Cellulose is synthetized in the wood cell wall in fibrils exhibiting periodicity in molecular ordering. Less ordered regions are susceptible to hydrolysis, and this enables extraction of the ordered regions as particles. The resulting cellulose nanocrystals (CNC) have lengths in hundreds of nanometers and widths in the 3–5 nm range (Rånby 1951; Marchessault et al. 1959; Habibi et al. 2010). The molecular and particular chirality has been identified as a source for self-assembly of the CNC in suspensions in liquid crystal phases that induce color in visible range but also via birefringence (Gray 2016).

The anisotropic CNCs display periodicity in suspensions (Lagerwall et al. 2014) and the formation of liquid crystalline states and chiral nematic mesophases has been proven by polarized light microscopy and circular dichroism, and takes place above a critical concentration that depends on the CNC properties (Dumanli et al. 2014). CNC suspensions and films that are placed between a polarizer and analyzer exhibit a colorful pattern given that periodicity is present in observable length scales. The exhibited colors are referred to as the polarization or birefringence pattern and reveal organization in the suspension.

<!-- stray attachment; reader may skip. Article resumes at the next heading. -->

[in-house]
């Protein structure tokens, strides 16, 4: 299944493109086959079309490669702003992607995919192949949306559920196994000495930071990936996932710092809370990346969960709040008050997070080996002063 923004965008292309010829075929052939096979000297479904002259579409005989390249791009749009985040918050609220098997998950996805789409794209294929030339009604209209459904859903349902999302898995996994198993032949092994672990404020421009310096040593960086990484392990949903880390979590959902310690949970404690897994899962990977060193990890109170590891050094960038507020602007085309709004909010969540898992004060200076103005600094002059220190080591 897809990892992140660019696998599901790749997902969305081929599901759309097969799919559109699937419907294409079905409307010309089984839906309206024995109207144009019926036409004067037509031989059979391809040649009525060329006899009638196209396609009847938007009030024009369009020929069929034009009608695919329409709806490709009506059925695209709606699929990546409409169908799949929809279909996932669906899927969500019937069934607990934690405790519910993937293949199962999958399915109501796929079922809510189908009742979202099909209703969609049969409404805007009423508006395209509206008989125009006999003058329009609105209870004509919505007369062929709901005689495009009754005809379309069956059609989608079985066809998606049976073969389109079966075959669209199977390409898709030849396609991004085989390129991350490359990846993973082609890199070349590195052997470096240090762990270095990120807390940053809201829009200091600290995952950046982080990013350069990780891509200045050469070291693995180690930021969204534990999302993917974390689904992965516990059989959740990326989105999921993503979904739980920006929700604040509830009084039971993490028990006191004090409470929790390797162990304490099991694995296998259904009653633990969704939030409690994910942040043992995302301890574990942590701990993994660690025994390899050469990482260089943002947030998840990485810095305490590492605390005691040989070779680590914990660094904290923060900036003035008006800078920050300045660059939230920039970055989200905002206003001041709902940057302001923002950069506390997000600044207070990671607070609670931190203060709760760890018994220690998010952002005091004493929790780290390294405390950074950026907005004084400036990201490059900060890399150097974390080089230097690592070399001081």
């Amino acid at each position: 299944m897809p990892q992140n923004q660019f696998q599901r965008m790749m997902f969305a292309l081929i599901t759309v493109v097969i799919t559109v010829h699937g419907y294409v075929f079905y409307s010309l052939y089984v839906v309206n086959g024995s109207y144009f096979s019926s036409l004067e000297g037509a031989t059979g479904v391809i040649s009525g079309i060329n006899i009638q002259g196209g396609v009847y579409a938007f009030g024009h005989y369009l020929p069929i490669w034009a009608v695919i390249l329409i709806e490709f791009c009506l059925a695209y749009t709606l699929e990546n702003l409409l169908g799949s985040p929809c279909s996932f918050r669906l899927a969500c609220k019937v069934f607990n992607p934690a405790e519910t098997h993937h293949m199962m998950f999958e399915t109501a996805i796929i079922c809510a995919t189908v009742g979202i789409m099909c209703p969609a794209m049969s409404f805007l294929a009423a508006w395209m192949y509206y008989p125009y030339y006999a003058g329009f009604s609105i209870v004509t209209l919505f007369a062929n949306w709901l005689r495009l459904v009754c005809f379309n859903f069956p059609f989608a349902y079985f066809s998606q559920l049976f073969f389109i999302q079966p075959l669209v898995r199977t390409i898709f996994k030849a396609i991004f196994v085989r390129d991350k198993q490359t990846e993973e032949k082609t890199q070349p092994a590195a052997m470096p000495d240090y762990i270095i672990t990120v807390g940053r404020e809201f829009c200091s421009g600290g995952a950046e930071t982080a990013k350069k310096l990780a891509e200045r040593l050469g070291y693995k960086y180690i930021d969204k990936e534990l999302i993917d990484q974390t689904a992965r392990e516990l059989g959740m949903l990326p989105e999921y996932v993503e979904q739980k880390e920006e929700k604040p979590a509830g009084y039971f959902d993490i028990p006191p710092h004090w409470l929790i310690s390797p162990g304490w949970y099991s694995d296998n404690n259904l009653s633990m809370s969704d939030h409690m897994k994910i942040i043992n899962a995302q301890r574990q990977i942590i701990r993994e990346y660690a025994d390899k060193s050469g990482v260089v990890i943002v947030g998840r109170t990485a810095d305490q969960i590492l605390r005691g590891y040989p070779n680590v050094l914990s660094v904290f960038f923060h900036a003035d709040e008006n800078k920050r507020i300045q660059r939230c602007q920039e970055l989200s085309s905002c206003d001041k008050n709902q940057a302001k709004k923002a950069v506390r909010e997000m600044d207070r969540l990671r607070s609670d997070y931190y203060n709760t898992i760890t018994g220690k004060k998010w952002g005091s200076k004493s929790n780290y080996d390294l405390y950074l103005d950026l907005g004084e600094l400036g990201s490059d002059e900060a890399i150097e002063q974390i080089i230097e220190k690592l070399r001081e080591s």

Existence of the chiral periodicity in CNC suspensions is proven by a so-called fingerprint pattern in which lines indicate the pitch of the chiral order. The structure acts as a layered pattern where the pitch of the chiral defines the periodicity of the layers (Dong et al. 1996; Pan et al. 2010). The suspensions and films also exhibit birefringence without showing the fingerprint pattern (Dumanli et al. 2014). An increase in the concentration of the CNC suspension is reported to result in a transition to a gel state in which the chiral ordering is no longer detected but instead only birefringence appears (Shafiei-Sabet et al. 2012). Birefringence can additionally arise from any repeating pattern in a structure, nematic ordering being one of them. The characteristics of nematic ordering are less often described than the characteristics of chiral ordering within the literature on CNC suspensions. Kondo et al. (2001) have introduced nematic cellulose structures from dissolved cellulose grades. Recent efforts in the research of CNC suspensions have been applied into the mechanisms of transition from nematic to chiral states. Gray suggested a twist-bend state to be an intermediate in the transition (Gray 2017). Evaporation of liquids arrests the non-equilibrium states into the solid hierarchies. Hence, control of the suspension organization prior to drying is a prerequisite for building controllably hierarchical, crystalline, cellulose structures from CNCs (Mu and Gray 2014).